Often it can take years for the diagnosis to be made. Doctor's will want to determine if you are showing symptoms or clinical evidence of a multi-system disease (i.e. abnormalities in several different organ systems such as is seen in Lupus). The following are typical manifestations (symptoms) which might lead to suspicion of SLE:
Skin: butterfly rash; ulcers in the roof of the mouth; hair loss.
Joints: pain; redness and swelling.
Kidney: abnormal urinalysis suggesting kidney disease.
Lining membranes: pleurisy; pericarditis and/or peritonitis (taken together this type of inflammation is known as polyserositis).
Blood: hemolytic anemia (the red cells are destroyed by autoantibodies);
leukopenia (low white blood cell count);
thrombocytopenia (low platelets).
Lungs: infiltrates that may be transient.
Nervous system: convulsions (seizures); psychosis; nerve abnormalities that cause strange sensations or alter muscular ability.

The second diagnostic principle is to examine the status of the immune system in individuals having a suspicious clinical history. In general, physicians now look for evidence of autoantibodies. Some commonly used tests of immune status in the diagnosis of SLE are:
The anti-nuclear antibody test (ANA): a test to determine if autoantibodies to cell nuclei are present in the blood.

The anti-DNA antibody test: to determine if the patient has antibodies to the genetic material in the cell.

The anti-Sm antibody test: to determine if there are antibodies to this substance, a nuclear protein.

A variety of tests for the presence of immune complexes in the blood.

Tests to examine the total level of serum complement - a group of proteins involved in the inflammation which can occur in immune reactions - and tests to assess the specific level of C3 and C4, two proteins of this group.

LE cell prep: An examination of the blood looking for a certain kind of cell which has ingested the swollen antibody-coated nucleus of another cell.
A positive ANA may occur sometime during the course of the illness in about 90 percent of patients with SLE, but it also occurs in a variety of other illnesses and in as much as 5 percent of the normal population. It is a very sensitive test and is now more frequently performed than the LE prep.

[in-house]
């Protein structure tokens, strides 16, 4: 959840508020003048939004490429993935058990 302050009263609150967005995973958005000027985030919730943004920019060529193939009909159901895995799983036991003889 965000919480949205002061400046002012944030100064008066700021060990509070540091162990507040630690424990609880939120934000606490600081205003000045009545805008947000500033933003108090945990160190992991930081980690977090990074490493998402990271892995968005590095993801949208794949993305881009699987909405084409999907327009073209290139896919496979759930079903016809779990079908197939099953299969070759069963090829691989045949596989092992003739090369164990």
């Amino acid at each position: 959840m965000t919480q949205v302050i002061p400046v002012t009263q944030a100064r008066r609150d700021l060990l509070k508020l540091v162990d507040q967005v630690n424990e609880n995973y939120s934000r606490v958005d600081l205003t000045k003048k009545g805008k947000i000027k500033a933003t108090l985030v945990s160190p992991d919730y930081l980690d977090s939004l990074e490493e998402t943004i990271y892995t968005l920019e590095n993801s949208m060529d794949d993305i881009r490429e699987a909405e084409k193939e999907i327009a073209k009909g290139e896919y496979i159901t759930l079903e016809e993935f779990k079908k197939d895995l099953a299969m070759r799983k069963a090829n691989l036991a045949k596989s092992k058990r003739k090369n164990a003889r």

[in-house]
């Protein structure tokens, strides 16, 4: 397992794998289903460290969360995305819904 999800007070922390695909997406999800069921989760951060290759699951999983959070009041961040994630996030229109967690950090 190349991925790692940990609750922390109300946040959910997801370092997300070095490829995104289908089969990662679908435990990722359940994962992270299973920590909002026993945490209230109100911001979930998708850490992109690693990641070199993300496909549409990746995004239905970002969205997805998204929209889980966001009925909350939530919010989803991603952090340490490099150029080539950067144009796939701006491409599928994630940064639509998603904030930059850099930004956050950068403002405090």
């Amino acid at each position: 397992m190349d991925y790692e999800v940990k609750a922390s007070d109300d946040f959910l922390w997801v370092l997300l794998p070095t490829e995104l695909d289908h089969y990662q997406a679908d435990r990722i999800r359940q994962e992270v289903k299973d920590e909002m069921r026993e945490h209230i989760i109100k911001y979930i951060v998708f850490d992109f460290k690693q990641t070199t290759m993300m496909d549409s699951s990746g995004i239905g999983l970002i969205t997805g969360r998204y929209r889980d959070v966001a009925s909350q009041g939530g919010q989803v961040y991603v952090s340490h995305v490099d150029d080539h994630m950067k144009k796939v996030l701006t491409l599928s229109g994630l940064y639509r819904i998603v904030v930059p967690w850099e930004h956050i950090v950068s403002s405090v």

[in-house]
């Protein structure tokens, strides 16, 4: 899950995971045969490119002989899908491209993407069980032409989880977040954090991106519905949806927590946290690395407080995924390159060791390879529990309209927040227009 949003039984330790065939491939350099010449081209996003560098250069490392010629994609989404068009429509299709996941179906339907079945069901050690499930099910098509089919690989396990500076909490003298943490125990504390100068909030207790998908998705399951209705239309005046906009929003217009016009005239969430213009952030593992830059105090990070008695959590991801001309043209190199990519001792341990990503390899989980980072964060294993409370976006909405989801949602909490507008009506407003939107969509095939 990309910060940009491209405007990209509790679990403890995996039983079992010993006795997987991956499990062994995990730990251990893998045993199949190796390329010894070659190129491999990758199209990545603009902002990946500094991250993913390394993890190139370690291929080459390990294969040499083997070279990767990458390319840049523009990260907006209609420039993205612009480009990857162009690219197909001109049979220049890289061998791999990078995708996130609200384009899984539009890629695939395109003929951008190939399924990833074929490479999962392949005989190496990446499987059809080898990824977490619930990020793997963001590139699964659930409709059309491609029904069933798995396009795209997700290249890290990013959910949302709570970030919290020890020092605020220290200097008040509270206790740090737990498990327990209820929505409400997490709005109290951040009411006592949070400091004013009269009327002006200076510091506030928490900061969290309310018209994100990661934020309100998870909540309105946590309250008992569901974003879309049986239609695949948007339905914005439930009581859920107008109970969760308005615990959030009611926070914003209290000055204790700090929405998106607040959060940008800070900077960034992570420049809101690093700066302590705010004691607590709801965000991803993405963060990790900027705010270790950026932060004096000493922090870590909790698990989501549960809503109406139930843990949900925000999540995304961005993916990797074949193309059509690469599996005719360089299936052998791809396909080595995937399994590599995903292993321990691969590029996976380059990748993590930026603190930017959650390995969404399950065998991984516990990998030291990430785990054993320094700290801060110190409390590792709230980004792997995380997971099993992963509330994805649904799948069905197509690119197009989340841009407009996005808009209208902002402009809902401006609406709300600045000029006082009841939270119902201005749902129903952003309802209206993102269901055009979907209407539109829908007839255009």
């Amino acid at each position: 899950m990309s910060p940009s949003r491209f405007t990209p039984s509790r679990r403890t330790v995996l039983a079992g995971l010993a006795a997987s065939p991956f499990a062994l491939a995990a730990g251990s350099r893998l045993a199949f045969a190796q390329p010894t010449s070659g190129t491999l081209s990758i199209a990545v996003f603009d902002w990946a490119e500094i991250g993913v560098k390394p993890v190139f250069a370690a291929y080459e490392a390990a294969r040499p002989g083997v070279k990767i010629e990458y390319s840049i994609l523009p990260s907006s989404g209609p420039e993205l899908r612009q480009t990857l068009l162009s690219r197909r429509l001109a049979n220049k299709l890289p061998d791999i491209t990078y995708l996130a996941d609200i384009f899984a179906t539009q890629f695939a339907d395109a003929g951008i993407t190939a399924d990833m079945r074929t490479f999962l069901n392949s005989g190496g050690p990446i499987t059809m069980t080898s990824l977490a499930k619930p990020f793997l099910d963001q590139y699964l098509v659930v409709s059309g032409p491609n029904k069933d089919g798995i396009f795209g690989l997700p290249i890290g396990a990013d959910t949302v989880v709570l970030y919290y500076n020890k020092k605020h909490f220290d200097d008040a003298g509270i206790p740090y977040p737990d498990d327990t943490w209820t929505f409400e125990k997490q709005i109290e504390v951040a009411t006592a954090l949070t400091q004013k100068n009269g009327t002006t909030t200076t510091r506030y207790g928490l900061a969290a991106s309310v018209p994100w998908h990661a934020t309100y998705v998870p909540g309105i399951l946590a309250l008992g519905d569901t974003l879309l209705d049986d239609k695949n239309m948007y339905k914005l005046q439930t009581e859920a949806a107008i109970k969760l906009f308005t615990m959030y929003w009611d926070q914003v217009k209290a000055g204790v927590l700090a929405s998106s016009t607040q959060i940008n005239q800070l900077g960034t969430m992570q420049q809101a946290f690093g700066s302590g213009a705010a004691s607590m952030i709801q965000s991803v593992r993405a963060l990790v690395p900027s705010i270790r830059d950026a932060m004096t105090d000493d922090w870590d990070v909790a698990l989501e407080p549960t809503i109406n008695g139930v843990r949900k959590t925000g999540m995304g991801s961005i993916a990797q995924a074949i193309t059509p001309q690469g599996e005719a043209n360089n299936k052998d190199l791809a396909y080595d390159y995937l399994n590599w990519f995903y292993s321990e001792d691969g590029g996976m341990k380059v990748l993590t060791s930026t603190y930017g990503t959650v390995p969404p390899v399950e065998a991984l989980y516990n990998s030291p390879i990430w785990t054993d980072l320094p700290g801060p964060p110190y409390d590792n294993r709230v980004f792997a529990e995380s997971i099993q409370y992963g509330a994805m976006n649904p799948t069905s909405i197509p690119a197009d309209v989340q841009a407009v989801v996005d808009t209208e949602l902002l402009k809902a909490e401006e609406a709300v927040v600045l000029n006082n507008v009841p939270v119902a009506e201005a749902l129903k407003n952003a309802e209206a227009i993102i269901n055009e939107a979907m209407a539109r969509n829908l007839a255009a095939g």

Here is a web-site that talks about some of the medications used for Lupus: http://www.lupus.org/education/broch...dications.html

SandyR
06-01-2011, 01:39 PM
Forgive me if you find the post offending, I won't comment on it again at least. And I think you all are wise enough to know better than to sun tan. Right?? Right..

There's no need for sorries on this board. We all come here and learn from eachother. How can we learn about the truths of what we are living with if we don't share our thoughts and ideas? Knowledge is power and talking to eachother makes us much more powerful.

tgal
06-01-2011, 01:43 PM
There's no need for sorries on this board. We all come here and learn from eachother. How can we learn about the truths of what we are living with if we don't share our thoughts and ideas? Knowledge is power and talking to eachother makes us much more powerful.

Well said Sandy

Islablue
06-06-2011, 08:07 PM
There's no need for sorries on this board. We all come here and learn from eachother. How can we learn about the truths of what we are living with if we don't share our thoughts and ideas? Knowledge is power and talking to eachother makes us much more powerful.

Yes, very well said. Also, as Steve said, it all depends on the individual. There is no doubt that I have Lupus and my photosensitivity can be classified as moderate to somewhat severe depending on the length of time that I'm exposed and the level of spf I wear. Flourescent lights KILL me even with 50Spf, but indirect sunlight (with at least a 50 SPF) I can tolerate in small doses without what I consider to be major flare. However, I can expect EXTREME fatigue, vertigo, some nausea, and vision problems.
I am a self-tanning junkie though. I use L'Oreal Sublime Bronze. It takes a little practice, but that stuff spreads easily so it's less messy and less complicated than others. I wash my hands when I'm done then use an old makeup brush to put a thin layer on the tops of my hands (VERY thin layer or it will look like you've been making mud pies or something! hehe).

giggle
06-07-2011, 02:38 AM
Its very strange to me that any lupus sufferer would be seriously considering trying to tan. Its perhaps the thing the majority of lupus suffers all share... some level of sun sensitivity. Even more so, that I know plaquenil itself causes further sun sensitivity. If I were to attempt sun baking, I would surely be passed out within minutes and ultimately hospitalised : ( The concept is completely baffling to me.

When I first came here I was so innocent : ) I have looked up to everyone here and so many of you have helped me to get my head straight and learn about my condition and start actually taking care of myself. You pushed me in a direction that led to me taking some action and finally getting a diagnosis and treatment for my hashimotos. Without you all and without this forum I never would have got it done... in fact as you all well may be aware, I was heading in a very dark direction.

I really hate to suggest this but I feel an overwhelming need to vent...